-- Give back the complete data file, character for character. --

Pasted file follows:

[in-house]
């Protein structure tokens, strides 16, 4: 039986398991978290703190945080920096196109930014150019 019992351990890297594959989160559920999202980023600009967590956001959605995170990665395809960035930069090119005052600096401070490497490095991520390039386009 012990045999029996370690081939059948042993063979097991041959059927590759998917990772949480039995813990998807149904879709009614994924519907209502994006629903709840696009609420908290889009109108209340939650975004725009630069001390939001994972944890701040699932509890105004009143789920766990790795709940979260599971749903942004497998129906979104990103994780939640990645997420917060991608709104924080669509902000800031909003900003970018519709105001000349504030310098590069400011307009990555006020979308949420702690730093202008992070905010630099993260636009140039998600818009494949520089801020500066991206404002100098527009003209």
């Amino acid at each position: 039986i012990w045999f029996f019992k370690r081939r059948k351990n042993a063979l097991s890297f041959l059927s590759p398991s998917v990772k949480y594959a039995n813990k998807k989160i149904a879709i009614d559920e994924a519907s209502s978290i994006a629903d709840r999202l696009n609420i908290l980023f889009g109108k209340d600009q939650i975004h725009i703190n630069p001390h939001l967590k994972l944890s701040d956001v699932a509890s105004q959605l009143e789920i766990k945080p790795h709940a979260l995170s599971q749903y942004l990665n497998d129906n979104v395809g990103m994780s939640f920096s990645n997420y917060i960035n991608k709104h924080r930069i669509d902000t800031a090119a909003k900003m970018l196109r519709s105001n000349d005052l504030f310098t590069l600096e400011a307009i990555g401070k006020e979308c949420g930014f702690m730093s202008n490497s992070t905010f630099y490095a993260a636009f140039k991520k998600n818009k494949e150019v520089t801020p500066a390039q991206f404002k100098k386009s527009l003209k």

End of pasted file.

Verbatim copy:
[in-house]
């Protein structure tokens, strides 16, 4: 039986398991978290703190945080920096196109930014150019 019992351990890297594959989160559920999202980023600009967590956001959605995170990665395809960035930069090119005052600096401070490497490095991520390039386009 012990045999029996370690081939059948042993063979097991041959059927590759998917990772949480039995813990998807149904879709009614994924519907209502994006629903709840696009609420908290889009109108209340939650975004725009630069001390939001994972944890701040699932509890105004009143789920766990790795709940979260599971749903942004497998129906979104990103994780939640990645997420917060991608709104924080669509902000800031909003900003970018519709105001000349504030310098590069400011307009990555006020979308949420702690730093202008992070905010630099993260636009140039998600818009494949520089801020500066991206404002100098527009003209």
């Amino acid at each position: 039986i012990w045999f029996f019992k370690r081939r059948k351990n042993a063979l097991s890297f041959l059927s590759p398991s998917v990772k949480y594959a039995n813990k998807k989160i149904a879709i009614d559920e994924a519907s209502s978290i994006a629903d709840r999202l696009n609420i908290l980023f889009g109108k209340d600009q939650i975004h725009i703190n630069p001390h939001l967590k994972l944890s701040d956001v699932a509890s105004q959605l009143e789920i766990k945080p790795h709940a979260l995170s599971q749903y942004l990665n497998d129906n979104v395809g990103m994780s939640f920096s990645n997420y917060i960035n991608k709104h924080r930069i669509d902000t800031a090119a909003k900003m970018l196109r519709s105001n000349d005052l504030f310098t590069l600096e400011a307009i990555g401070k006020e979308c949420g930014f702690m730093s202008n490497s992070t905010f630099y490095a993260a636009f140039k991520k998600n818009k494949e150019v520089t801020p500066a390039q991206f404002k100098k386009s527009l003209k």